The Importance of Music to Girls

“That Lavinia Greenlaw has chosen to tell the story of her life through the moments musicaux that meant the most to her is excellent news…Greenlaw’s prose is so beautiful, careful and quotable that she hardly needs to insert the words of other great minds, yet we have everyone from Musil to Roth to Homer and Hogarth contributing their thoughts on the great heritage of musical feeling that has been passed down to us. This is not just a book about that heritage, or about the author’s life, but perhaps the loveliest hymn to St Cecilia that this century has yet produced.”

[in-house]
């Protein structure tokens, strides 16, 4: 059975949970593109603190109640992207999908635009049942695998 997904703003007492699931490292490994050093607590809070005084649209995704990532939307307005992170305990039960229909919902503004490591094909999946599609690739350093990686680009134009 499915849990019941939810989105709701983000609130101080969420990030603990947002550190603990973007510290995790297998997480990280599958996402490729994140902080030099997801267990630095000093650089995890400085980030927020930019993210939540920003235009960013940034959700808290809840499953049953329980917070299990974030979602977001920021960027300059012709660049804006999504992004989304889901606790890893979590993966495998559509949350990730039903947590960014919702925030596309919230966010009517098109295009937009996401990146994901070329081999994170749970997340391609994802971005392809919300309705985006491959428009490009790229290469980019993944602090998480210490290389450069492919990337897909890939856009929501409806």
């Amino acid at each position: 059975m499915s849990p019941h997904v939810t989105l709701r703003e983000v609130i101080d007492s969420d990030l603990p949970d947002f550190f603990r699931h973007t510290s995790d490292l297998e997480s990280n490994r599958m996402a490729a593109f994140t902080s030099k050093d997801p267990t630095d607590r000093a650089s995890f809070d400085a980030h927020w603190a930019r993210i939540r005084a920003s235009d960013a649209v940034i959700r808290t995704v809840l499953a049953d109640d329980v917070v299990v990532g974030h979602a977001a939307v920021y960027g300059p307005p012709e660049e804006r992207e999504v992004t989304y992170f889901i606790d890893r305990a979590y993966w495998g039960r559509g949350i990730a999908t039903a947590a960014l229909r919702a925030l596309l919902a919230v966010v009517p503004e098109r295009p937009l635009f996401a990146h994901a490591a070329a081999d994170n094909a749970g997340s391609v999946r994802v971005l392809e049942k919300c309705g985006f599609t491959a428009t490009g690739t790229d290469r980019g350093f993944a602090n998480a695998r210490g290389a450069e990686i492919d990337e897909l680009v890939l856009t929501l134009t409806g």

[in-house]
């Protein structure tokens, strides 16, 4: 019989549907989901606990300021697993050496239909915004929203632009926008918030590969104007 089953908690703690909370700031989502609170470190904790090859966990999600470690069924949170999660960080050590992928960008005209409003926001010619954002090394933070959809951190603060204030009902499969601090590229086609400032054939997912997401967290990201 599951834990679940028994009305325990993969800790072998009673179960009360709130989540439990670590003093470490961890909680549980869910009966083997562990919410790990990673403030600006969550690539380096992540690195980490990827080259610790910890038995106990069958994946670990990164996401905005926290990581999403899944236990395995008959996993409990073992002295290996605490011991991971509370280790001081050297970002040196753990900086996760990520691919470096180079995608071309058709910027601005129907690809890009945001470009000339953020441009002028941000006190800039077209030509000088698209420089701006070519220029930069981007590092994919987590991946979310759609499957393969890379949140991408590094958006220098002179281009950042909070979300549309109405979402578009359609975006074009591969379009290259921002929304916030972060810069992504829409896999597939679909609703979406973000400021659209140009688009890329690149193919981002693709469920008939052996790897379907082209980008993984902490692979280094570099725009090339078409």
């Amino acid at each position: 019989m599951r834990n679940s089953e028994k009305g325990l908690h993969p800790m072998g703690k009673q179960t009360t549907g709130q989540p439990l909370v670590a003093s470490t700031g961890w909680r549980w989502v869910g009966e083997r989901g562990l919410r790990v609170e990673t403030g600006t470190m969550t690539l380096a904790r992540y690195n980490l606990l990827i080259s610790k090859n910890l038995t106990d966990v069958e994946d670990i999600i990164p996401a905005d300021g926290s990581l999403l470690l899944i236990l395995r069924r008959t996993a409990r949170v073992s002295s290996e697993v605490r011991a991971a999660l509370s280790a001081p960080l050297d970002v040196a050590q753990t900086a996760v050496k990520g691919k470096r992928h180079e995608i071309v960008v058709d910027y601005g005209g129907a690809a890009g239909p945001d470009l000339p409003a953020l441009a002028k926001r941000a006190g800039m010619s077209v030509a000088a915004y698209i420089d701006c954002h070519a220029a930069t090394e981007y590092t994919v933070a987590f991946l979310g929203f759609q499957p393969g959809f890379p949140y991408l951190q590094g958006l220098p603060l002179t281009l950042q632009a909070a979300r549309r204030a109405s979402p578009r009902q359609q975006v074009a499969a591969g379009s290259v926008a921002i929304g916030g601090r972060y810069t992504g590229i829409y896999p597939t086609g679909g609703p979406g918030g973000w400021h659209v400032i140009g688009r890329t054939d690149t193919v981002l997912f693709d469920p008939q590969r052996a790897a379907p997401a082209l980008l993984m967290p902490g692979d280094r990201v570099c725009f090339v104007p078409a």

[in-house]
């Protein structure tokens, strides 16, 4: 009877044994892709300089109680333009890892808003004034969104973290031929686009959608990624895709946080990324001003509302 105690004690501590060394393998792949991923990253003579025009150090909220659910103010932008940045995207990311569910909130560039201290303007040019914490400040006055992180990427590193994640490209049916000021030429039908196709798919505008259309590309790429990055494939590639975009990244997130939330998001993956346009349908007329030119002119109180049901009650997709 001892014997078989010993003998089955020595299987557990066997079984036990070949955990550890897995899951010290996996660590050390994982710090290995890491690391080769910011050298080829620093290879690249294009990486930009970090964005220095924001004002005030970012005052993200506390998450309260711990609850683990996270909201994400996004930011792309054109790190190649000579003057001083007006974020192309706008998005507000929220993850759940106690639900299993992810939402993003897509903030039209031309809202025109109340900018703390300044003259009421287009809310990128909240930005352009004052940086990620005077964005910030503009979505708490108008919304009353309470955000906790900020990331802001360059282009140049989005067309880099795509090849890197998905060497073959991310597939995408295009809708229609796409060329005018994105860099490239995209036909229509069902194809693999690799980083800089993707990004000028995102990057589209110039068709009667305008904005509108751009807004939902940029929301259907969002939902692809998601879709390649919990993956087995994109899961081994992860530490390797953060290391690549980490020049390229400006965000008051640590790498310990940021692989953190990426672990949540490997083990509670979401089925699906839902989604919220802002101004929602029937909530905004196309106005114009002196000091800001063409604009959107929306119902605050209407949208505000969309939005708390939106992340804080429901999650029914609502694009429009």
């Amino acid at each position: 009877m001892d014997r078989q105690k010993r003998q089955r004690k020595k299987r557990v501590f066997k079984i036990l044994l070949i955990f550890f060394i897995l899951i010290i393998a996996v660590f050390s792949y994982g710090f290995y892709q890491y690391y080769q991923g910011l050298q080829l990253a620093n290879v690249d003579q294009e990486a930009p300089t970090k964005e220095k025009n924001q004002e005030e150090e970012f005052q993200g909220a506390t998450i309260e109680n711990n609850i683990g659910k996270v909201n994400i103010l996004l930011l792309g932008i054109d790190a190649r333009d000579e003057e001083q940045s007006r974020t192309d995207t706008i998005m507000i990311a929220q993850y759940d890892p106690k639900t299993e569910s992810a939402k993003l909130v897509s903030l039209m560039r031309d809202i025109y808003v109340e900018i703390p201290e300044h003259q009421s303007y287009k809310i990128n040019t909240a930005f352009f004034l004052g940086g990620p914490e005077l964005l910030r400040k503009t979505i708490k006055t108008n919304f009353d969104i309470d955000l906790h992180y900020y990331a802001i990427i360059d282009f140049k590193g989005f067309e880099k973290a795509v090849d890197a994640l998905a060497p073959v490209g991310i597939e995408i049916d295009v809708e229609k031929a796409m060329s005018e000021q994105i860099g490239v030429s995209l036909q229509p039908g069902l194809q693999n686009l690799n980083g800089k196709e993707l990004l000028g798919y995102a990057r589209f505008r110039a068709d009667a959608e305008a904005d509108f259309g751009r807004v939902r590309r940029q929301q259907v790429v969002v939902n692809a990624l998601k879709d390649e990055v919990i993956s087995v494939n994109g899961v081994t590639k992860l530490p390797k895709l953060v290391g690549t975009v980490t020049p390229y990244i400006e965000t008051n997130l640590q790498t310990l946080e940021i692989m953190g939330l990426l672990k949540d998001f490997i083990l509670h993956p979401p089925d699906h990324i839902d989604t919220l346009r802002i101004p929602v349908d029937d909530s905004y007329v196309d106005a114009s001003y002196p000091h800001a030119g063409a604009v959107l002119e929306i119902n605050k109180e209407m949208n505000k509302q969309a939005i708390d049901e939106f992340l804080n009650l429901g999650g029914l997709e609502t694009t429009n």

Melissa Katsoulis, Sunday Telegraph

“Whether then, now or in the future, each generation has and will have an (often chaotic) set list of their own making, tunes that define a moment, sounds that last a lifetime. In this tender memoir, Lavinia Greenlaw builds on that assertion, creating a body of work that plays out as sweetly as any finely tuned mixed tape. Honest, melancholy and at times totally random, Greenlaw’s musical musings, from the playground chants of her formative years to the Donny Osmond obsession of her teens, provide a touching canvas from a pre-digital age. From the growing pains of early childhood through to her self-reflective teens, Greenlaw’s sharp observations on the various rites of passage, seen through the sounds she hears and the musical influences she is privy to, are richly imagined yet instantly recognisable.”

Anna Millar, Scotland on Sunday

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